Not so long ago, patients’ medical information was in the form of paper records – handwritten, bound together, labeled, and filed away till the next visit. In fact, this is still how things are done in many countries.
In the mid 2000s, the mass adoption of information technologies encouraged many healthcare businesses to start integrating electronic medical record (EMR) systems into their business processes. EMR systems serve as a digital version of paper charts, containing all medical and treatment history of a patient within a practice.
As time went on, hospital app development started growing in popularity, and more and more providers around the US started implementing EMR systems in their clinics. In turn, this caused the US government to recognize the necessity of enhancing communication between healthcare providers by making their medical software interoperable. That’s how electronic health record (EHR) systems were born.
Challenges for existing EHR solutions
Today, 87 percent of physicians use either an EMR or EHR system in their practice. That’s not surprising: according to the Centers for Medicare and Medicaid Services, as of the beginning of 2019, “all Medicare-eligible hospitals, dual-eligible hospitals, and critical access hospitals are required to use the 2015 edition certified electronic health record technology (CEHRT) and meet the new requirements outlined in the 2019 IPPS final rule.”
Still, 40 percent of doctors aren’t satisfied with the system they use according to the Physicians Foundation.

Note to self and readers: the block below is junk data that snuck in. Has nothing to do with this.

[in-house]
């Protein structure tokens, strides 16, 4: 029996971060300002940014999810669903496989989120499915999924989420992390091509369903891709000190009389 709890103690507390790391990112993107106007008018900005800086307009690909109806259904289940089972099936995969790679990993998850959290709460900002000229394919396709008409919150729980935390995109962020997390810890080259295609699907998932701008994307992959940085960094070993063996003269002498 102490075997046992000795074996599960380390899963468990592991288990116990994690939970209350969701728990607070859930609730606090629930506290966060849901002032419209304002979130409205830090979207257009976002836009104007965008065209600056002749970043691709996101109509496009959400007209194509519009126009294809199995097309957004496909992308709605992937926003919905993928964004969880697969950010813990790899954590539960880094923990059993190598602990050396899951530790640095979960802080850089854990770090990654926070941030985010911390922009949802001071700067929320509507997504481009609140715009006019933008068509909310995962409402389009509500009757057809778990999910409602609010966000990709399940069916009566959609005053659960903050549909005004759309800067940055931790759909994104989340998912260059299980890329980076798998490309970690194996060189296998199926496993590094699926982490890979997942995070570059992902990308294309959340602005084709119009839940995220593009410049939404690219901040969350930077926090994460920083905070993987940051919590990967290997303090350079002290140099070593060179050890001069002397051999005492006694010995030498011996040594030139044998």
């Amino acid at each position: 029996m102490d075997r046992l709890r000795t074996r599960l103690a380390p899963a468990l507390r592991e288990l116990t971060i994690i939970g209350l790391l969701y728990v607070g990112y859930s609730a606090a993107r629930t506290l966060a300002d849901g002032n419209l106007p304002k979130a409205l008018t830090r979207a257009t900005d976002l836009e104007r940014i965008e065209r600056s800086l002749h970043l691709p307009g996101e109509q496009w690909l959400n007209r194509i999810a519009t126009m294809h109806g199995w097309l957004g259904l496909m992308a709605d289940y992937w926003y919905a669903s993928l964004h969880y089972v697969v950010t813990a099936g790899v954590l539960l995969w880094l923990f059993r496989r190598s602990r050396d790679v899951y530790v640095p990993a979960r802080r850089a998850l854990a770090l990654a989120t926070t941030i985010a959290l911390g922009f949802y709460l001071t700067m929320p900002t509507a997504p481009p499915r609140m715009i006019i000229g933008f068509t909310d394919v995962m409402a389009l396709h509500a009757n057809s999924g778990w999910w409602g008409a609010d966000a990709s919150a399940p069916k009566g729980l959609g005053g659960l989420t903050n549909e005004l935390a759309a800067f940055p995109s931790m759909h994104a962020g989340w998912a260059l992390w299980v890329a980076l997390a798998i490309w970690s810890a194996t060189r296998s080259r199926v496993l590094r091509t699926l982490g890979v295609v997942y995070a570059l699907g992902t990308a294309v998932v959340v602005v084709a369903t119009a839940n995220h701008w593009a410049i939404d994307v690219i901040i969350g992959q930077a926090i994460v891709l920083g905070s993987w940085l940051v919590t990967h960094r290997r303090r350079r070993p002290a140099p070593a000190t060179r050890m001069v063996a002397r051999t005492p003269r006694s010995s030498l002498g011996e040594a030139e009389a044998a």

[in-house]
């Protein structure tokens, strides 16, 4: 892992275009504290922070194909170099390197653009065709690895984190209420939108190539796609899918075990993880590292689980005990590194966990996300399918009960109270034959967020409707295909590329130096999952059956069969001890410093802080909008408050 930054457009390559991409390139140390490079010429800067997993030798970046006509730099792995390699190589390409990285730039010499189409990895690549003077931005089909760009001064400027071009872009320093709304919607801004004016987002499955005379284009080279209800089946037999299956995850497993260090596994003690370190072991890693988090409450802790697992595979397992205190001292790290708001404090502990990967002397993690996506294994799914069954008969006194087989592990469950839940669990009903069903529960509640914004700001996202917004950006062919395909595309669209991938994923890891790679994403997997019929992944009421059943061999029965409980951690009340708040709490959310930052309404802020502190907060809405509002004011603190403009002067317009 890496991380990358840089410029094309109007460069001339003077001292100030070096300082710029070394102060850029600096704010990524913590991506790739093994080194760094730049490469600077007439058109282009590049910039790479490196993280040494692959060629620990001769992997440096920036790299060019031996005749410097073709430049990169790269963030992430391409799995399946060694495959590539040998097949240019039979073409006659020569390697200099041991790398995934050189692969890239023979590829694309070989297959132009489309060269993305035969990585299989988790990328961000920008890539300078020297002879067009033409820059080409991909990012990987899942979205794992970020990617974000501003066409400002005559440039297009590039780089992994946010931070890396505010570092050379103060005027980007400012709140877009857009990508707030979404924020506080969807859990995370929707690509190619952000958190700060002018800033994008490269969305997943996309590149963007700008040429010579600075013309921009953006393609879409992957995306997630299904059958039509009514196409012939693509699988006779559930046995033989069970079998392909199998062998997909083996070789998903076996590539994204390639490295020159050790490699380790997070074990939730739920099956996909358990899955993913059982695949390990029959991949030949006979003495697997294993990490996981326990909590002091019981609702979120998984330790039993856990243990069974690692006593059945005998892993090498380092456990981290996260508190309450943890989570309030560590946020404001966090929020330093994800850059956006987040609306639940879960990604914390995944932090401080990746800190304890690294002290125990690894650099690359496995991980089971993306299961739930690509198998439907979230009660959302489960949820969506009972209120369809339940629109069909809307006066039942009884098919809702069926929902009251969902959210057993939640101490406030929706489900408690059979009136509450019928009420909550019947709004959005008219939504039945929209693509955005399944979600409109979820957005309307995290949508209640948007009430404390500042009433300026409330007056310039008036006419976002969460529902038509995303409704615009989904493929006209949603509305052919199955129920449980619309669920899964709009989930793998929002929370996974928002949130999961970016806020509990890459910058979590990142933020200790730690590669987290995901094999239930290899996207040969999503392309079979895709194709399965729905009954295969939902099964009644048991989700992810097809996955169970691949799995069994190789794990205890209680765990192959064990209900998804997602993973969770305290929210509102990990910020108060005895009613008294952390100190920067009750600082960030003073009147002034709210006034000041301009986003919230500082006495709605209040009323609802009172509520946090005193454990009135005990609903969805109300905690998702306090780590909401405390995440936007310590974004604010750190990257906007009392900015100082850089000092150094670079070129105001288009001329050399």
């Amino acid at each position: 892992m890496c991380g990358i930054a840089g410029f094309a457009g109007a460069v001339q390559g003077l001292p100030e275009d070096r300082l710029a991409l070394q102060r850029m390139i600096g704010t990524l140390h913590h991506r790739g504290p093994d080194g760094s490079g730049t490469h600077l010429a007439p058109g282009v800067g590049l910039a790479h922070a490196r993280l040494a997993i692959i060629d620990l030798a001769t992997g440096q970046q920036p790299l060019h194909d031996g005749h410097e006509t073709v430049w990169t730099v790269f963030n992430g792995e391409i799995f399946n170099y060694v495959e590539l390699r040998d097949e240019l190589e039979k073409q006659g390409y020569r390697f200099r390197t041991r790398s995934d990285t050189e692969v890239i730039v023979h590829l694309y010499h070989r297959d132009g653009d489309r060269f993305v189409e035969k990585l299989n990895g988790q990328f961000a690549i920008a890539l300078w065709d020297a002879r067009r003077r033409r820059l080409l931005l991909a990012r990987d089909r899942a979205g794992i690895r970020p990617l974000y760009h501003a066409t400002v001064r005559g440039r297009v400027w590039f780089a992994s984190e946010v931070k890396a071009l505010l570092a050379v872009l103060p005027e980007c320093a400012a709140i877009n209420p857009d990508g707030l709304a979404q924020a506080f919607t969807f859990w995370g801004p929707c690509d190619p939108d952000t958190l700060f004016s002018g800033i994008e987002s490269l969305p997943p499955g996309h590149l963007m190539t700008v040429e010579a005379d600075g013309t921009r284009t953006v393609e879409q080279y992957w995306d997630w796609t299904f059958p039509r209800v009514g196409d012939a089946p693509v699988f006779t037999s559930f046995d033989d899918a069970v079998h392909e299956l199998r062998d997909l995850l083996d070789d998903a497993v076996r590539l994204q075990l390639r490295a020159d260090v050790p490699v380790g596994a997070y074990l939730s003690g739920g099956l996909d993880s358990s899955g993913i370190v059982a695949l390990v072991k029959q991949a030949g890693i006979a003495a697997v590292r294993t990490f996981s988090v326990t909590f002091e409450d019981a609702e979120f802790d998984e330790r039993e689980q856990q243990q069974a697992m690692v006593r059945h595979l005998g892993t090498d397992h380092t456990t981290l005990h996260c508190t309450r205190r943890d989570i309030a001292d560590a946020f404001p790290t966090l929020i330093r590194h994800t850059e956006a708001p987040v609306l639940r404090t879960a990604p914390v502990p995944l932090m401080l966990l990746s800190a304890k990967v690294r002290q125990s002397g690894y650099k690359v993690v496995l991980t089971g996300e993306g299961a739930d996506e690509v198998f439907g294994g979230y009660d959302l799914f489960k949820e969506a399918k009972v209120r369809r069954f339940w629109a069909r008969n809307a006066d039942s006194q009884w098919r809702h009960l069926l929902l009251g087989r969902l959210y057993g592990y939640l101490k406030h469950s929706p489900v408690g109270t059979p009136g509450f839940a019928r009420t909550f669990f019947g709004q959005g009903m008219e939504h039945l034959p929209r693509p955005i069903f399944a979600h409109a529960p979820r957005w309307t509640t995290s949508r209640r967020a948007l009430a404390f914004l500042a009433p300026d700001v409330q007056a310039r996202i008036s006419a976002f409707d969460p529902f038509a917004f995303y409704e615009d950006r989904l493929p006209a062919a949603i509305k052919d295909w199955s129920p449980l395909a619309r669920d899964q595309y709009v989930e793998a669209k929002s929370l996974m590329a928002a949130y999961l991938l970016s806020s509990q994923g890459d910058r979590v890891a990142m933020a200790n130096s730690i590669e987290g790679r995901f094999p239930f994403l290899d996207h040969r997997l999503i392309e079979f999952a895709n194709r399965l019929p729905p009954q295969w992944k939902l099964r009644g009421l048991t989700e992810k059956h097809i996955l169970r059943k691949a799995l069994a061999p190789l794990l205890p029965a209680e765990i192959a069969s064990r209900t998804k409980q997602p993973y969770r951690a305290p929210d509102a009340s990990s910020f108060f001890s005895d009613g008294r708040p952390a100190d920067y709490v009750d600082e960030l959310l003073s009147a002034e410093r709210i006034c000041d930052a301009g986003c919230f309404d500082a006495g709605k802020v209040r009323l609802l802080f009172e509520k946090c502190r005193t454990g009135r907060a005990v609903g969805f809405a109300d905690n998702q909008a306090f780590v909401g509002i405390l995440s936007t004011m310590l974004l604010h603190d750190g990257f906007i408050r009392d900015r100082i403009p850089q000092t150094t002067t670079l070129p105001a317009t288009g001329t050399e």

As the demand for healthcare software continues to grow, so do physicians’ expectations for these systems. According to Deloitte, many doctors expect improvements in documentation management, communication and care coordination, prescription management, interoperability, and user-friendliness of their EHR software. Moreover, many providers surveyed in the Deloitte study mentioned the high cost of maintaining their EHR solutions, while others complained about the complete inability to customize their systems without the vendor’s help.
Research conducted by JAMA in 2018 found that poor usability of EHR systems was partially responsible for more than 557 patient safety events in the period from 2013 to 2016. Additionally, industry experts believe that a poor user experience is partly to blame for physician burnout in recent years.
According to Boyd, much of the problem lies in the lack of specialty-specific EHR interfaces, which should be crafted based on the specific requirements of a healthcare facility.
This may encourage healthcare businesses to work with a medical app development partner and create their own medical platforms from scratch rather than use off-the-shelf solutions. Below, we share our insights on EHR app development to help you overcome your most burning healthcare business challenges.
EHR system development: where to start?
However obvious it may sound, first you need to figure out what you want from your EHR system. In other words, you should start with clearly defining your business requirements. And to do so, you need to be methodical